The Katy ISD Police Department was created in 1989 because the district had jurisdictional issues and low response times from other police agencies.[46]

See also[edit]


  1. ^ "100 Year Anniversary". www.katyisd.org.
  2. ^ a b c d e "Katy ISD Public Dashboard". www.katyisd.org.
  3. ^ "Search for Public School Districts – District Detail for Katy ISD". National Center for Education Statistics. Institute of Education Sciences. Retrieved 5 Jan 2022.
  4. ^ Writer, Luciano BattistiniTimes Staff. "KISD earns recognized rating from TEA". katytimes.com.
  5. ^ Johnson, Trish. "Location helps make Cimarron popular." Houston Chronicle. April 7, 2009. Retrieved on March 25, 2010.
  6. ^ "Random Drug-Testing Program Question and Answers" (PDF). Katy Independent School District. 2006-06-03. Retrieved 2007-10-16.
  7. ^ Bretting, Sandra (2004-05-27). "Random Drug-Testing Program Question and Answers". Katy Independent School District. Retrieved 2007-10-16.
  8. ^ Herrera, Sebastian (2015-07-29). "Spring Branch ISD denies subdivision petition to join district, leave Katy ISD". Houston Chronicle. Retrieved 2019-11-20.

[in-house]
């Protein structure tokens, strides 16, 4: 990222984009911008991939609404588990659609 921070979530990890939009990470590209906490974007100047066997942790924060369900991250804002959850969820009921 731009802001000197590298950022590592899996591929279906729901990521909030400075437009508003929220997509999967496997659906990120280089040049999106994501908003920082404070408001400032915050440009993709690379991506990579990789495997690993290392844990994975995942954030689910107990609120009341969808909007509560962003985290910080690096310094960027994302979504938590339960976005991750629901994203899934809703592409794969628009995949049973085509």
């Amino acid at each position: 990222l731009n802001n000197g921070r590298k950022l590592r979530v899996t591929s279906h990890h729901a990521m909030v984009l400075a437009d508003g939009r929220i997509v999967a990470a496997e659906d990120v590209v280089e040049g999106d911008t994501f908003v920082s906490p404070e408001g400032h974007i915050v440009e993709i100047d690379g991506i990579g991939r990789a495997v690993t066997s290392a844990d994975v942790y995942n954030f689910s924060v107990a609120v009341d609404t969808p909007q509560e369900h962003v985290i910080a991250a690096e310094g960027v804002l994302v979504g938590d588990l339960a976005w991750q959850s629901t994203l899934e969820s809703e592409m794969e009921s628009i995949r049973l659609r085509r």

9. ^ Alfonso, Fernando (2 April 2018). "Judge claims Katy ISD superintendent was a 'vicious bully' in school". Houston Chronicle.
  10. ^ a b Ketterer, Samantha (3 August 2018). "Higher education leader asks UH to investigate plagiarism claims against Katy ISD superintendent". Houston Chronicle. Retrieved 17 August 2018.
  11. ^ a b Glenn, Mike (January 7, 2019). "Lance Hindt's final year at Katy ISD". Associated Press. Retrieved March 1, 2021.
  12. ^ a b Groogan, Greg (27 Mar 2018). "More brutality emerging in Katy ISD superintendent's past". FOX 26 Houston. Retrieved 17 August 2018.
  13. ^ Groogan, Greg (March 26, 2018). "Judge says Katy superintendent was once a 'vicious bully'". FOX 26 Houston. Retrieved March 1, 2021.